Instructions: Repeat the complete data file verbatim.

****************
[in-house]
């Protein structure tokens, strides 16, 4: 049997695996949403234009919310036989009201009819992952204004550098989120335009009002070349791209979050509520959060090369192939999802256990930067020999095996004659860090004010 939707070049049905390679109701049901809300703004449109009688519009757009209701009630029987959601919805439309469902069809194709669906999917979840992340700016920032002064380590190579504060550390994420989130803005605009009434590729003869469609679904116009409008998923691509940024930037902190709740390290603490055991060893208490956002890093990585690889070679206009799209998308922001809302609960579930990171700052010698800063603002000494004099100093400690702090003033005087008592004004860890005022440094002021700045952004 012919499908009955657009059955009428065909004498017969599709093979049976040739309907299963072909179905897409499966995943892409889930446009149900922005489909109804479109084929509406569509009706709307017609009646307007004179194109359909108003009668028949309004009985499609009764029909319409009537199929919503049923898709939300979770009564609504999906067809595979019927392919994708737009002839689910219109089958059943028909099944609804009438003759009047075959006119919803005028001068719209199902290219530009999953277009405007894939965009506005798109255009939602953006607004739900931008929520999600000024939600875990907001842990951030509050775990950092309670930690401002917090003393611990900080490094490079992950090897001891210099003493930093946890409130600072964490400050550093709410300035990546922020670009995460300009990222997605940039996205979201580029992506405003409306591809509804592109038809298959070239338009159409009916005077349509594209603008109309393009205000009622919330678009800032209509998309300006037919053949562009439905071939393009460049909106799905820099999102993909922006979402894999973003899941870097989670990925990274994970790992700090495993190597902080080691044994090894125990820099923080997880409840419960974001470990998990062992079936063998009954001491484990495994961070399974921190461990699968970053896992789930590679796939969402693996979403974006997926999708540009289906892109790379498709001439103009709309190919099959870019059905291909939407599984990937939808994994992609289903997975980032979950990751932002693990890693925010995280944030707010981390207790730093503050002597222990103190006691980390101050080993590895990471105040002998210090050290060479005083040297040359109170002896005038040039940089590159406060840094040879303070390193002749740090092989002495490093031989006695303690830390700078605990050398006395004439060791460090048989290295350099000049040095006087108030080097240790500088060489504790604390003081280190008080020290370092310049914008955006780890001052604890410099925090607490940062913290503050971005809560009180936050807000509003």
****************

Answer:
[in-house]
């Protein structure tokens, strides 16, 4: 049997695996949403234009919310036989009201009819992952204004550098989120335009009002070349791209979050509520959060090369192939999802256990930067020999095996004659860090004010 939707070049049905390679109701049901809300703004449109009688519009757009209701009630029987959601919805439309469902069809194709669906999917979840992340700016920032002064380590190579504060550390994420989130803005605009009434590729003869469609679904116009409008998923691509940024930037902190709740390290603490055991060893208490956002890093990585690889070679206009799209998308922001809302609960579930990171700052010698800063603002000494004099100093400690702090003033005087008592004004860890005022440094002021700045952004 012919499908009955657009059955009428065909004498017969599709093979049976040739309907299963072909179905897409499966995943892409889930446009149900922005489909109804479109084929509406569509009706709307017609009646307007004179194109359909108003009668028949309004009985499609009764029909319409009537199929919503049923898709939300979770009564609504999906067809595979019927392919994708737009002839689910219109089958059943028909099944609804009438003759009047075959006119919803005028001068719209199902290219530009999953277009405007894939965009506005798109255009939602953006607004739900931008929520999600000024939600875990907001842990951030509050775990950092309670930690401002917090003393611990900080490094490079992950090897001891210099003493930093946890409130600072964490400050550093709410300035990546922020670009995460300009990222997605940039996205979201580029992506405003409306591809509804592109038809298959070239338009159409009916005077349509594209603008109309393009205000009622919330678009800032209509998309300006037919053949562009439905071939393009460049909106799905820099999102993909922006979402894999973003899941870097989670990925990274994970790992700090495993190597902080080691044994090894125990820099923080997880409840419960974001470990998990062992079936063998009954001491484990495994961070399974921190461990699968970053896992789930590679796939969402693996979403974006997926999708540009289906892109790379498709001439103009709309190919099959870019059905291909939407599984990937939808994994992609289903997975980032979950990751932002693990890693925010995280944030707010981390207790730093503050002597222990103190006691980390101050080993590895990471105040002998210090050290060479005083040297040359109170002896005038040039940089590159406060840094040879303070390193002749740090092989002495490093031989006695303690830390700078605990050398006395004439060791460090048989290295350099000049040095006087108030080097240790500088060489504790604390003081280190008080020290370092310049914008955006780890001052604890410099925090607490940062913290503050971005809560009180936050807000509003």